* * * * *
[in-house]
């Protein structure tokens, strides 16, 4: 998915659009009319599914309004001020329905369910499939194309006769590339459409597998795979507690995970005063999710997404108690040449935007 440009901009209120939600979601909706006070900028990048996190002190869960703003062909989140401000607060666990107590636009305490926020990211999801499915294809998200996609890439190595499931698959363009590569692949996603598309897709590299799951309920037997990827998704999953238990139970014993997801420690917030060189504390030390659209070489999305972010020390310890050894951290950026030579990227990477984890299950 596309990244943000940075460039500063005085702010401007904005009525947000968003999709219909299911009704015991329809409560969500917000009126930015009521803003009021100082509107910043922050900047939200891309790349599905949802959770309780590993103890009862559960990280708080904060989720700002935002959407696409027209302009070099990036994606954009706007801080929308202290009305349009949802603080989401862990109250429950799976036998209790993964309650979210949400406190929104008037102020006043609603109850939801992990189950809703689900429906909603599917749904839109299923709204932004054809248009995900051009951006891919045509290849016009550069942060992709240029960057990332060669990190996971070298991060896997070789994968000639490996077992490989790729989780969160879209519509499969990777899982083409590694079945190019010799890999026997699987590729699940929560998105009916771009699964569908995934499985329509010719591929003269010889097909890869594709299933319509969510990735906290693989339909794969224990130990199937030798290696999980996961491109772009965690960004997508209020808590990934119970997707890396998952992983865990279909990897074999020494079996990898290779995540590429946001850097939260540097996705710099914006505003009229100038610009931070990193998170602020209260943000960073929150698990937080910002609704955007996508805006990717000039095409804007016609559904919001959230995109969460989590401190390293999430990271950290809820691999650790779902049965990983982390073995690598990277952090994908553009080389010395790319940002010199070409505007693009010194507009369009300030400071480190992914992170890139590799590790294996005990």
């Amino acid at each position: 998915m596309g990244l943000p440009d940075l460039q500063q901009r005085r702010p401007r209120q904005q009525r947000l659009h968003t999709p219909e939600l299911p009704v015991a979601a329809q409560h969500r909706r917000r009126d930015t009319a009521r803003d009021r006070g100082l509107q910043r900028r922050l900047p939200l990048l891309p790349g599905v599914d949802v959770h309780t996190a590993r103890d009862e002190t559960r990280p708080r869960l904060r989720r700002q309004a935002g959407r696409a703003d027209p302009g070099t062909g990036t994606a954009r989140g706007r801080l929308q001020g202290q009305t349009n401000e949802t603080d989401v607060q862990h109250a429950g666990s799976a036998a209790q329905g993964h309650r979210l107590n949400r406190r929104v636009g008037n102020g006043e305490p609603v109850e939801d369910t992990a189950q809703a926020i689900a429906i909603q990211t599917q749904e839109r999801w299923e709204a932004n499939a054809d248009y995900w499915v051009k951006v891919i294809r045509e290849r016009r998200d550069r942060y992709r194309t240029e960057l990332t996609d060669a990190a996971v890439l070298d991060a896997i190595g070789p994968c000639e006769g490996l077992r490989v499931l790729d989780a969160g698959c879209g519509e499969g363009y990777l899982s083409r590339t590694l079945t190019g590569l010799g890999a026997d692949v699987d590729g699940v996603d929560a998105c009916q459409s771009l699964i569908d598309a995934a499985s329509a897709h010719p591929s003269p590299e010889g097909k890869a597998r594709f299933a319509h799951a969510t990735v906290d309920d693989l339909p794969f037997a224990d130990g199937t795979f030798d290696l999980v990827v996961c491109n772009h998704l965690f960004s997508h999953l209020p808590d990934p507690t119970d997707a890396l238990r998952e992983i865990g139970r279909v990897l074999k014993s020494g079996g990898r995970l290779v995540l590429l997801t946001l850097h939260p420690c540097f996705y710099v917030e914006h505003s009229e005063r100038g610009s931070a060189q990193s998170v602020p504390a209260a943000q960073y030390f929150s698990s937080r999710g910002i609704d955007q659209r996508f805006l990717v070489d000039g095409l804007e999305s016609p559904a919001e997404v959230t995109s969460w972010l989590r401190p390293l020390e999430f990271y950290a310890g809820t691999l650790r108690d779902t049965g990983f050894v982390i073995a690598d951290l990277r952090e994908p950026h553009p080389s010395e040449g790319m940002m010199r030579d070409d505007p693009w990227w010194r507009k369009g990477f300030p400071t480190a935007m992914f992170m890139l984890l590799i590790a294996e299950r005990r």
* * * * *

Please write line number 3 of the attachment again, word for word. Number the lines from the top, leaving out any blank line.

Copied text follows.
């Amino acid at each position: 998915m596309g990244l943000p440009d940075l460039q500063q901009r005085r702010p401007r209120q904005q009525r947000l659009h968003t999709p219909e939600l299911p009704v015991a979601a329809q409560h969500r909706r917000r009126d930015t009319a009521r803003d009021r006070g100082l509107q910043r900028r922050l900047p939200l990048l891309p790349g599905v599914d949802v959770h309780t996190a590993r103890d009862e002190t559960r990280p708080r869960l904060r989720r700002q309004a935002g959407r696409a703003d027209p302009g070099t062909g990036t994606a954009r989140g706007r801080l929308q001020g202290q009305t349009n401000e949802t603080d989401v607060q862990h109250a429950g666990s799976a036998a209790q329905g993964h309650r979210l107590n949400r406190r929104v636009g008037n102020g006043e305490p609603v109850e939801d369910t992990a189950q809703a926020i689900a429906i909603q990211t599917q749904e839109r999801w299923e709204a932004n499939a054809d248009y995900w499915v051009k951006v891919i294809r045509e290849r016009r998200d550069r942060y992709r194309t240029e960057l990332t996609d060669a990190a996971v890439l070298d991060a896997i190595g070789p994968c000639e006769g490996l077992r490989v499931l790729d989780a969160g698959c879209g519509e499969g363009y990777l899982s083409r590339t590694l079945t190019g590569l010799g890999a026997d692949v699987d590729g699940v996603d929560a998105c009916q459409s771009l699964i569908d598309a995934a499985s329509a897709h010719p591929s003269p590299e010889g097909k890869a597998r594709f299933a319509h799951a969510t990735v906290d309920d693989l339909p794969f037997a224990d130990g199937t795979f030798d290696l999980v990827v996961c491109n772009h998704l965690f960004s997508h999953l209020p808590d990934p507690t119970d997707a890396l238990r998952e992983i865990g139970r279909v990897l074999k014993s020494g079996g990898r995970l290779v995540l590429l997801t946001l850097h939260p420690c540097f996705y710099v917030e914006h505003s009229e005063r100038g610009s931070a060189q990193s998170v602020p504390a209260a943000q960073y030390f929150s698990s937080r999710g910002i609704d955007q659209r996508f805006l990717v070489d000039g095409l804007e999305s016609p559904a919001e997404v959230t995109s969460w972010l989590r401190p390293l020390e999430f990271y950290a310890g809820t691999l650790r108690d779902t049965g990983f050894v982390i073995a690598d951290l990277r952090e994908p950026h553009p080389s010395e040449g790319m940002m010199r030579d070409d505007p693009w990227w010194r507009k369009g990477f300030p400071t480190a935007m992914f992170m890139l984890l590799i590790a294996e299950r005990r």